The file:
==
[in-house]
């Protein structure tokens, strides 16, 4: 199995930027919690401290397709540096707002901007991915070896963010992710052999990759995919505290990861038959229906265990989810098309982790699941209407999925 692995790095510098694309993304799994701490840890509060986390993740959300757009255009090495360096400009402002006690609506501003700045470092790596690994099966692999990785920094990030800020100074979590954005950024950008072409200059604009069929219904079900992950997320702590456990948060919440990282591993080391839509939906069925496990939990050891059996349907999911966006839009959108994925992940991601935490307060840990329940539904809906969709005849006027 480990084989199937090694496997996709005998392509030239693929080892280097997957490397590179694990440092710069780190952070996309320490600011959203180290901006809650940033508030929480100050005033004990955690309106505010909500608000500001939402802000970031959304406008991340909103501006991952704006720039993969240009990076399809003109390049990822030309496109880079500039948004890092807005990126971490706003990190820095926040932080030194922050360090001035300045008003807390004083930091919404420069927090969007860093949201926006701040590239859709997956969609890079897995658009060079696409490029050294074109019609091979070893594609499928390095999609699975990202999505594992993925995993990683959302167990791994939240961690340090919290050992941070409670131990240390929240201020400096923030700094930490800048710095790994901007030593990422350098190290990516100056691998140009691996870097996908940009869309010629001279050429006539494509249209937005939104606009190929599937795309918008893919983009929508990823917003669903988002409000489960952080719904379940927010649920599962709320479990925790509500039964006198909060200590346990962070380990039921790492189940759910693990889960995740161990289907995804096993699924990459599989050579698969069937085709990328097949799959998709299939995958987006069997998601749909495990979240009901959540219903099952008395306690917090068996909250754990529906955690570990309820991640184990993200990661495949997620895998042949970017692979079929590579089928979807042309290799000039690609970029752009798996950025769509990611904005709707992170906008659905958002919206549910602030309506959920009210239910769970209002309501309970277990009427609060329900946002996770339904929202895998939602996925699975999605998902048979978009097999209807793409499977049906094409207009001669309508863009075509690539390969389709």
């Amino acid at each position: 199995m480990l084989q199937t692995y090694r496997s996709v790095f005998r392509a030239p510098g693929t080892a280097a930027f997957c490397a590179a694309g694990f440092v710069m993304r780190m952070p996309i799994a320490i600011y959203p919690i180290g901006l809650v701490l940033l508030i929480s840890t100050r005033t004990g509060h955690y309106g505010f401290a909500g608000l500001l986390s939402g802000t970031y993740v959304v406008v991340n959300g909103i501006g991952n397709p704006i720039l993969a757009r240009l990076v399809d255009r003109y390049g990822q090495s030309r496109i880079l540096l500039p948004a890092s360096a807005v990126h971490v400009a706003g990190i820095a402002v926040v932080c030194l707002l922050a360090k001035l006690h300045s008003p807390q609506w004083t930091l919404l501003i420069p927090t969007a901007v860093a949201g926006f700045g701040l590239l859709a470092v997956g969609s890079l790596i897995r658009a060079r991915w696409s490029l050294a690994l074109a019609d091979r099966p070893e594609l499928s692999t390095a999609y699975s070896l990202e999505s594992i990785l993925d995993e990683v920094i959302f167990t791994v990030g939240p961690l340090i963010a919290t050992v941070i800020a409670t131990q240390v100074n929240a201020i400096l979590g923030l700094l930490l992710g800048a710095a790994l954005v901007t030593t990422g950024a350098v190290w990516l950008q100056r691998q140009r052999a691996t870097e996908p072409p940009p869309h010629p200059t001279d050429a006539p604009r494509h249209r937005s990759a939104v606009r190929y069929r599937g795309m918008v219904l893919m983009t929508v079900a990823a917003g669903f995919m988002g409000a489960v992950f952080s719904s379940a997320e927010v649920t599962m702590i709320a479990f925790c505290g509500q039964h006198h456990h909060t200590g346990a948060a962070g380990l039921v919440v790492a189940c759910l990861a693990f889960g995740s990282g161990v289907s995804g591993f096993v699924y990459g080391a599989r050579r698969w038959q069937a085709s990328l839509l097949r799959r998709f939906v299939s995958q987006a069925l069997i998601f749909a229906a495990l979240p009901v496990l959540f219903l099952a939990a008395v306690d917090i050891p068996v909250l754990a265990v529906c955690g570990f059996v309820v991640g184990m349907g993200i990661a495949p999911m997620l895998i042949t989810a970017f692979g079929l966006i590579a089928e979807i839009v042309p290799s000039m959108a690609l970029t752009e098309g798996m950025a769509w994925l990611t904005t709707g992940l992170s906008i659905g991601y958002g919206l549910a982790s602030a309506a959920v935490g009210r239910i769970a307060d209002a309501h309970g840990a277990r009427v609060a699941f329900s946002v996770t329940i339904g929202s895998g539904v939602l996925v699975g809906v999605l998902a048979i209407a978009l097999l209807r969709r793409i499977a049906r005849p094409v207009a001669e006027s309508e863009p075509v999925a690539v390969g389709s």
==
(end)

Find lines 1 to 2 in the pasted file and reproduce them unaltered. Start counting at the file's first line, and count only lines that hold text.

[in-house]
């Protein structure tokens, strides 16, 4: 199995930027919690401290397709540096707002901007991915070896963010992710052999990759995919505290990861038959229906265990989810098309982790699941209407999925 692995790095510098694309993304799994701490840890509060986390993740959300757009255009090495360096400009402002006690609506501003700045470092790596690994099966692999990785920094990030800020100074979590954005950024950008072409200059604009069929219904079900992950997320702590456990948060919440990282591993080391839509939906069925496990939990050891059996349907999911966006839009959108994925992940991601935490307060840990329940539904809906969709005849006027 480990084989199937090694496997996709005998392509030239693929080892280097997957490397590179694990440092710069780190952070996309320490600011959203180290901006809650940033508030929480100050005033004990955690309106505010909500608000500001939402802000970031959304406008991340909103501006991952704006720039993969240009990076399809003109390049990822030309496109880079500039948004890092807005990126971490706003990190820095926040932080030194922050360090001035300045008003807390004083930091919404420069927090969007860093949201926006701040590239859709997956969609890079897995658009060079696409490029050294074109019609091979070893594609499928390095999609699975990202999505594992993925995993990683959302167990791994939240961690340090919290050992941070409670131990240390929240201020400096923030700094930490800048710095790994901007030593990422350098190290990516100056691998140009691996870097996908940009869309010629001279050429006539494509249209937005939104606009190929599937795309918008893919983009929508990823917003669903988002409000489960952080719904379940927010649920599962709320479990925790509500039964006198909060200590346990962070380990039921790492189940759910693990889960995740161990289907995804096993699924990459599989050579698969069937085709990328097949799959998709299939995958987006069997998601749909495990979240009901959540219903099952008395306690917090068996909250754990529906955690570990309820991640184990993200990661495949997620895998042949970017692979079929590579089928979807042309290799000039690609970029752009798996950025769509990611904005709707992170906008659905958002919206549910602030309506959920009210239910769970209002309501309970277990009427609060329900946002996770339904929202895998939602996925699975999605998902048979978009097999209807793409499977049906094409207009001669309508863009075509690539390969389709």